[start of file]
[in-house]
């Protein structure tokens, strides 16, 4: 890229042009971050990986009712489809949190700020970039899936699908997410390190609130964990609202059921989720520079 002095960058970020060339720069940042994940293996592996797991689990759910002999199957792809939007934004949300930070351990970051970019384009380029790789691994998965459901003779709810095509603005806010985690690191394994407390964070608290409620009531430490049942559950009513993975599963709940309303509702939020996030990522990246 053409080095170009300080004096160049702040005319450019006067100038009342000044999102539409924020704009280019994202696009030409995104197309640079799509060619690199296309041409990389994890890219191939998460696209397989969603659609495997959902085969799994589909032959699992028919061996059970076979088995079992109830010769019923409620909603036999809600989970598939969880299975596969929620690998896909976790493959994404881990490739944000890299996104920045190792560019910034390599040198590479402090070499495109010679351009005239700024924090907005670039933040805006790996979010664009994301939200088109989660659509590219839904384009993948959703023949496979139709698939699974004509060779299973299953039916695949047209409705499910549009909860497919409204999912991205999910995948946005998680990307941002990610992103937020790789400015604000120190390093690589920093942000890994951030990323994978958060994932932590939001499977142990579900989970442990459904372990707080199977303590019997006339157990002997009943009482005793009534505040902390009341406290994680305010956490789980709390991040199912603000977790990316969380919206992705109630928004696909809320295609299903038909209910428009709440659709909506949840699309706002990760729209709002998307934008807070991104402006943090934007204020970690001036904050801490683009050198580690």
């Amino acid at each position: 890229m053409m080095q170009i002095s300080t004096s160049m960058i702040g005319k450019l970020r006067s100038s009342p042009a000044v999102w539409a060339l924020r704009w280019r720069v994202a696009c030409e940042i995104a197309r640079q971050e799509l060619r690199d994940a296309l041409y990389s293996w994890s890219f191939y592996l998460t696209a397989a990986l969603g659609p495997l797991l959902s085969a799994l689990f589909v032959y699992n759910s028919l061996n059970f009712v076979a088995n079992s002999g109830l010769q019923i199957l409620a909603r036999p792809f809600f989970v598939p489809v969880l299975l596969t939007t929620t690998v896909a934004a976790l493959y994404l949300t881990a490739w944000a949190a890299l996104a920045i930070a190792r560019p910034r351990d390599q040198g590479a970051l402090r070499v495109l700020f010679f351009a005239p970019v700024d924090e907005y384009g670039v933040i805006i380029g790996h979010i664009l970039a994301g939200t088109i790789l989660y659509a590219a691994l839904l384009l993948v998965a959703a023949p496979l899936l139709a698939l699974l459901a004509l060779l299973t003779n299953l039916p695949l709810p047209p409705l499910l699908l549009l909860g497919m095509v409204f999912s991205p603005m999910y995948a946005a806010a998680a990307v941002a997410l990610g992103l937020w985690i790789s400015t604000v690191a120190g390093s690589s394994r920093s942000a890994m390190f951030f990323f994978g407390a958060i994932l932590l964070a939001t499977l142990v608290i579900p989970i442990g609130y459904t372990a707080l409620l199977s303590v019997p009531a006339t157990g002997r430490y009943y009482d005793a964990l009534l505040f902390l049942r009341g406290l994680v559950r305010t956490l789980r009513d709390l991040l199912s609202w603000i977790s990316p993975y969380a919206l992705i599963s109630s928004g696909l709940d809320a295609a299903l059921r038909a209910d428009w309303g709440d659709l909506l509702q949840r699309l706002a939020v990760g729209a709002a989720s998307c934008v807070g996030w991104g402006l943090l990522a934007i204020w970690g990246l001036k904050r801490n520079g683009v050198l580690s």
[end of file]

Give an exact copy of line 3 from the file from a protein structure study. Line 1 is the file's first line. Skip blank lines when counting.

């Amino acid at each position: 890229m053409m080095q170009i002095s300080t004096s160049m960058i702040g005319k450019l970020r006067s100038s009342p042009a000044v999102w539409a060339l924020r704009w280019r720069v994202a696009c030409e940042i995104a197309r640079q971050e799509l060619r690199d994940a296309l041409y990389s293996w994890s890219f191939y592996l998460t696209a397989a990986l969603g659609p495997l797991l959902s085969a799994l689990f589909v032959y699992n759910s028919l061996n059970f009712v076979a088995n079992s002999g109830l010769q019923i199957l409620a909603r036999p792809f809600f989970v598939p489809v969880l299975l596969t939007t929620t690998v896909a934004a976790l493959y994404l949300t881990a490739w944000a949190a890299l996104a920045i930070a190792r560019p910034r351990d390599q040198g590479a970051l402090r070499v495109l700020f010679f351009a005239p970019v700024d924090e907005y384009g670039v933040i805006i380029g790996h979010i664009l970039a994301g939200t088109i790789l989660y659509a590219a691994l839904l384009l993948v998965a959703a023949p496979l899936l139709a698939l699974l459901a004509l060779l299973t003779n299953l039916p695949l709810p047209p409705l499910l699908l549009l909860g497919m095509v409204f999912s991205p603005m999910y995948a946005a806010a998680a990307v941002a997410l990610g992103l937020w985690i790789s400015t604000v690191a120190g390093s690589s394994r920093s942000a890994m390190f951030f990323f994978g407390a958060i994932l932590l964070a939001t499977l142990v608290i579900p989970i442990g609130y459904t372990a707080l409620l199977s303590v019997p009531a006339t157990g002997r430490y009943y009482d005793a964990l009534l505040f902390l049942r009341g406290l994680v559950r305010t956490l789980r009513d709390l991040l199912s609202w603000i977790s990316p993975y969380a919206l992705i599963s109630s928004g696909l709940d809320a295609a299903l059921r038909a209910d428009w309303g709440d659709l909506l509702q949840r699309l706002a939020v990760g729209a709002a989720s998307c934008v807070g996030w991104g402006l943090l990522a934007i204020w970690g990246l001036k904050r801490n520079g683009v050198l580690s």